To the Editor:
We read with interest the article by Bigeleisen et al. 1in the June issue of the journal. This study brings two important questions to the fore: first, can a minimum stimulating current detect intraneural needle placement; and second, can this minimum current predict whether needle placement and local anesthetic injection will cause neurologic injury? The research of Bigeleisen et al. is designed to deal with the former question, but in a wider context, it is concerned with the fundamental issue of avoiding nerve injury.
Intraneural needle placement does not inevitably lead to nerve injury,2,3in the etiology of which the perineurium may be a more critical barrier than the epineurium.4,5Nerve fascicles may escape direct injury from subepineural needles because of the tough perineurium that surrounds them and the considerable amount of compliant connective tissue within the epineurium.6,7Nevertheless, the possibility of causing nerve injury by direct trauma with a needle, or by toxic or ischemic effects of injection of local anesthetic, has made the avoidance of intraneural injection a basic rule of regional anesthesia.1,4However, the anatomical site and the methodology chosen by Bigeleisen et al. have led us to question whether the authors achieved their primary objective of comparing intraneural and extraneural minimum stimulating currents and to address our own technique of ultrasound-guided supraclavicular block.
Our question rests on the definition of intraneural needle placement at the level of the supraclavicular brachial plexus. Bigeleisen et al. describe the outer border of the entire plexus as the epineurium, breach of which defines intraneural. The brachial plexus is a network of nerves—if each of these is considered to have its own epineurium, then the definitions in this study do not hold true. However, the area of enquiry is a compact segment of a plexus, ultrasound images of which rarely resolve into distinct trunks or divisions (fig. 1) and where separate trunks and divisions may not be visually distinct on cadaver cross sections.1,7
In our practice of ultrasound-guided supraclavicular block, we intentionally breach the layer that Bigeleisen et al. describe as epineurium.8,9This is observed in real time and often felt by the operator as a loss of resistance or “pop.” We attempt to avoid injecting into what we believe to be nerves (seen as predominantly hypoechoic circular structures lateral to the subclavian artery; fig. 1) by observing both the needle tip as it advances and the spread of local anesthetic (fig. 2), which will likely cause the nerves to move but should not cause them to distend. If parasthesia is encountered, we redirect the needle, and we do not inject in the presence of pain or parasthesia, or against unusually high resistance (although this last feature is subjective, not measured).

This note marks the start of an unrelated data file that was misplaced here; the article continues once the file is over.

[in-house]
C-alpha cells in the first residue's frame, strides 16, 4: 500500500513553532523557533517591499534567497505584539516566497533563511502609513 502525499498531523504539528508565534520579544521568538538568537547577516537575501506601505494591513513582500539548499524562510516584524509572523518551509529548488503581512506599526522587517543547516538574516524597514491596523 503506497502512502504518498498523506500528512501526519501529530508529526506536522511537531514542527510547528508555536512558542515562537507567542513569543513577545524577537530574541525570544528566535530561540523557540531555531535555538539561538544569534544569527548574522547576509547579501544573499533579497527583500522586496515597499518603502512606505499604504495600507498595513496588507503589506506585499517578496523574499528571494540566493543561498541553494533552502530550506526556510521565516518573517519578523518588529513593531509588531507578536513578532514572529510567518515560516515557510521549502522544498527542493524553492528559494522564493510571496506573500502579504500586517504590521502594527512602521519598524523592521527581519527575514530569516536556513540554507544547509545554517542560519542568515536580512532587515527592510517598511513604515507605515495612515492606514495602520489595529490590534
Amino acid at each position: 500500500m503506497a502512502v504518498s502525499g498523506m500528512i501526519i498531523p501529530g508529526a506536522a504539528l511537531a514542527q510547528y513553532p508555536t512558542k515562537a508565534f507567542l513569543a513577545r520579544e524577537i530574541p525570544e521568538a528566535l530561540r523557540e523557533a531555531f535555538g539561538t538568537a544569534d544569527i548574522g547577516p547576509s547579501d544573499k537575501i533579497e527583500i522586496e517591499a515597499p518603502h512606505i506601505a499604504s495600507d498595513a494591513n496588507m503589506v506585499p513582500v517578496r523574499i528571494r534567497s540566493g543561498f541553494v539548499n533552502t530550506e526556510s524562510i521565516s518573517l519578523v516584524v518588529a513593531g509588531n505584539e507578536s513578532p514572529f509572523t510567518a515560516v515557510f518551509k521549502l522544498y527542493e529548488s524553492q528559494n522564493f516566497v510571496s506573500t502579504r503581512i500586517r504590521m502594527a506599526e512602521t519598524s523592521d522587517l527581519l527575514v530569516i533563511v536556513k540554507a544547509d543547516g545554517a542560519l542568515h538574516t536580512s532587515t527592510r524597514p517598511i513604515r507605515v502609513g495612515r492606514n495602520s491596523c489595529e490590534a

If the definition of Bigeleisen et al. is correct, we are performing intraneural injections with a mean volume of 33 ml of local anesthetic9on a daily basis, although we believe that we are depositing local anesthetic outside the nerves of the plexus, after breaching extraneural fascial layers. In a recent case series from our institution, evidence of possible neurologic injury was sought from 510 consecutive supraclavicular blocks. Two instances of numbness in the fingers of the operative hand were found in retrospect. Both of these had resolved spontaneously after several weeks and were not commented on at surgical follow-up.9
Given our question about their definition of intraneural at the level of the supraclavicular brachial plexus block, we would reserve judgment on the generalizability of the results of Bigeleisen et al. to nerves in other anatomical sites. An examination of the question of stimulating thresholds and nerve injury, particularly in relation to the perineurium, would be of great interest, although we would be wary of conducting such a study on human subjects.
Whichever term is used for the outer border of the brachial plexus, the technique of supraclavicular block that we describe seems to be safe and reliable. We firmly believe that neurologic complications of regional anesthesia must be the subject of continued investigation, both in terms of quantifying the incidence and understanding the means of avoidance, and we congratulate Bigeleisen et al. for their contribution to our understanding of the subject.
*University of Toronto, Toronto Western Hospital, Toronto, Ontario, Canada. firstname.lastname@example.org